Looking across the street every day in California and seeing the homelessness crisis in full swing is an ever present reminder of what this economy and this society can do to you if you slip up for even a second and / or have even a minor run of bad luck.
Working in software isn't always easy or fun or fulfilling but its still an incredible privilege to be working in this industry.
I'm a senior software engineer with decades in the industry, but a few years ago I completely burned out, ended up addicted to alcohol, and lost everything.
And when I say lost everything, I mean everything. I ended up in a homeless shelter.
Climbing out from there to get back into the industry was an insane battle. I finally got control over all of it and back on my feet, but I have a new found respect for just being able to keep a roof over my head and pay bills now.
That's all I want. I use my free time to give back to society now.
I’m 57. I’ve worked as a photographer for 32 years, made a great living and traveled the world. I’ve collaborated with incredible people, and seen (and documented) amazing things.
I live in a beautiful house (I paid it off years ago) in a great city. I have zero debt and have so many options about what I’ll do.
My retirement investments have been done very well (good luck getting me to stop working). I have a wonderful family and an incredible daughter.
I never take any of this for granted. I am so thankful. My siblings, cousins, aunts, etc see me like an alien creature. At 57 I’m the oldest living male in generations of my family.
I was fortunate enough to find a company where I live that wrote their major systems in assembler in the late 1960's; they use UNIX/Linux to glue modern systems to a vertical wall of technical debt. This is an endless amount of fun.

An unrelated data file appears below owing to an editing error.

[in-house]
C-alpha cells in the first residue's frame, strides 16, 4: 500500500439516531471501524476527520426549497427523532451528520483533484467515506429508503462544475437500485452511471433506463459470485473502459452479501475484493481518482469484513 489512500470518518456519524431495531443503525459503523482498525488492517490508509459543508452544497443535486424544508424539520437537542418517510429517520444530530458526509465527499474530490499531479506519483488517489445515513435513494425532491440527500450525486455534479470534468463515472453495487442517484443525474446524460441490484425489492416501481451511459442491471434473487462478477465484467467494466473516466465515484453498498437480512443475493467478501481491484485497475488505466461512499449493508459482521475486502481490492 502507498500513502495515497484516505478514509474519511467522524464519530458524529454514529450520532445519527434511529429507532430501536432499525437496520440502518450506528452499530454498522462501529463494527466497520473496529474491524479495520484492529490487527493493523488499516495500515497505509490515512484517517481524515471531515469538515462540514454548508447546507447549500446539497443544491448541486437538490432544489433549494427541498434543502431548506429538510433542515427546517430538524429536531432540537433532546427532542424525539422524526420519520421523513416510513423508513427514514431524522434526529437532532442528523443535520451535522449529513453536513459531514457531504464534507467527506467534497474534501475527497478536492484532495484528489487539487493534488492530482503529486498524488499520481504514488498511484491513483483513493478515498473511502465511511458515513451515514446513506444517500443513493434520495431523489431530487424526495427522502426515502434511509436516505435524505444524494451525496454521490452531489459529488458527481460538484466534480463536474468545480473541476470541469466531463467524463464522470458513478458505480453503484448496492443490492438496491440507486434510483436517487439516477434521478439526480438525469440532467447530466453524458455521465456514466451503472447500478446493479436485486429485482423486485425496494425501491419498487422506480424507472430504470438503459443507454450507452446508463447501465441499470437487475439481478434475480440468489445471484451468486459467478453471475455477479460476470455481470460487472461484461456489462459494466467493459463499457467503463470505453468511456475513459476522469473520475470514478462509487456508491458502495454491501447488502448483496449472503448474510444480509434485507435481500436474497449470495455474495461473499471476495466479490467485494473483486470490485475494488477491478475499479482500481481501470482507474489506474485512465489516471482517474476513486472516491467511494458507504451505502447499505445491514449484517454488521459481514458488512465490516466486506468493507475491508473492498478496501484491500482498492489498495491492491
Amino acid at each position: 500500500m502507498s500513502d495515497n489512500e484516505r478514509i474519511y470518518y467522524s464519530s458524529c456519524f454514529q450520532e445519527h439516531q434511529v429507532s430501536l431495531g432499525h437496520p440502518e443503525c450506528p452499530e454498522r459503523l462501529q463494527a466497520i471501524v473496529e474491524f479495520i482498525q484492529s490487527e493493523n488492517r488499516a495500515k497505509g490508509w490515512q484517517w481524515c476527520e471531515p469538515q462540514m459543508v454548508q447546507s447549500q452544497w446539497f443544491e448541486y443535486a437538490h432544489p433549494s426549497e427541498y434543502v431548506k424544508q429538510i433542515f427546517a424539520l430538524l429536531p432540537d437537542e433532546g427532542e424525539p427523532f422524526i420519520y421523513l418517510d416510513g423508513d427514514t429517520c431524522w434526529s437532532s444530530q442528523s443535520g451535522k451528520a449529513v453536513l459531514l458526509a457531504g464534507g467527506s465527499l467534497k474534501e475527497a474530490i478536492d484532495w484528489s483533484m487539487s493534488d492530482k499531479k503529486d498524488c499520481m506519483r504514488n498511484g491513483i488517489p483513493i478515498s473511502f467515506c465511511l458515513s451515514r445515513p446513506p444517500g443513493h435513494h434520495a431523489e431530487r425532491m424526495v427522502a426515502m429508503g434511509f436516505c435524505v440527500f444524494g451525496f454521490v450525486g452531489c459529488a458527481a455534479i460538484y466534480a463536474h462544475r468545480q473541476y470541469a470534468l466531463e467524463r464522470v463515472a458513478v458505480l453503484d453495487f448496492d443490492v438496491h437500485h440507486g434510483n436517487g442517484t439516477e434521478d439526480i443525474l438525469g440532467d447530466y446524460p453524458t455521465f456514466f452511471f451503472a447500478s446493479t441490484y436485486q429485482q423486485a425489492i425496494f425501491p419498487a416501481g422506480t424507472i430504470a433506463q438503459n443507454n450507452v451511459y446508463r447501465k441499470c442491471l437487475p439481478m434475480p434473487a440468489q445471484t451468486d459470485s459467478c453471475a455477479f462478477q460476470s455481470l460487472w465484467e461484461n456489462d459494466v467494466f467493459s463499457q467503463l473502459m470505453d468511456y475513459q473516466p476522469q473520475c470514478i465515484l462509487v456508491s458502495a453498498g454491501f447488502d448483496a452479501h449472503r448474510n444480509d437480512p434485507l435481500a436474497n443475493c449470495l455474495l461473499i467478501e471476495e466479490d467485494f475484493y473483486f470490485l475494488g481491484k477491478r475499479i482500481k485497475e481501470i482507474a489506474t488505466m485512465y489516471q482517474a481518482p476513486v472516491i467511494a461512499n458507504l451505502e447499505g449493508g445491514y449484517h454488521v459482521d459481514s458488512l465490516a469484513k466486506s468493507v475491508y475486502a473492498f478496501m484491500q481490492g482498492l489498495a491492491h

I go only so far into these legacy systems (we even have an emulated VAX running VMS, which I keep at arm's distance). I should be thankful for having an unprivileged VMS account. I don't want to run that system.
One of the many reasons I would never move to the US is that in Europe I don't feel like a minor slip up or bad luck will send me into financial ruin. I'll need surgery on my shoulder soon and hopefully it should be fully covered by my health insurance, no added charges. It's an example that comes up again and again and I'm sure people in your position worry less about it, but it's something I keep seeing play a role with my acquaintances and online
Ethics aside, the taxes I've been paying out of my salary since I've been in the industry allows me today to benefit from an incredible financial safety net as I'm attempting to put together my own R&D software company.
Your perspective of US life is just shaped by what they report on in the news/reddit/here/etc. Nobody reports on the people that live boring, comfortable lives.
I personally would not want to live in that system. I am 29, debt free, with a university education from one of the countries top universities where I spend 1.5 years extra for an exchange and having needed hospitalisation multiple times in my life. This experience is something that, statistically, not many US citizens my age have (especially the debt freeness), and I have had enough interactions with exchange students who expressed genuine surprise I had no second thought of going to the hospital to appreciate this carefreeness over the benefits the US system might bring for people like me in the happy path.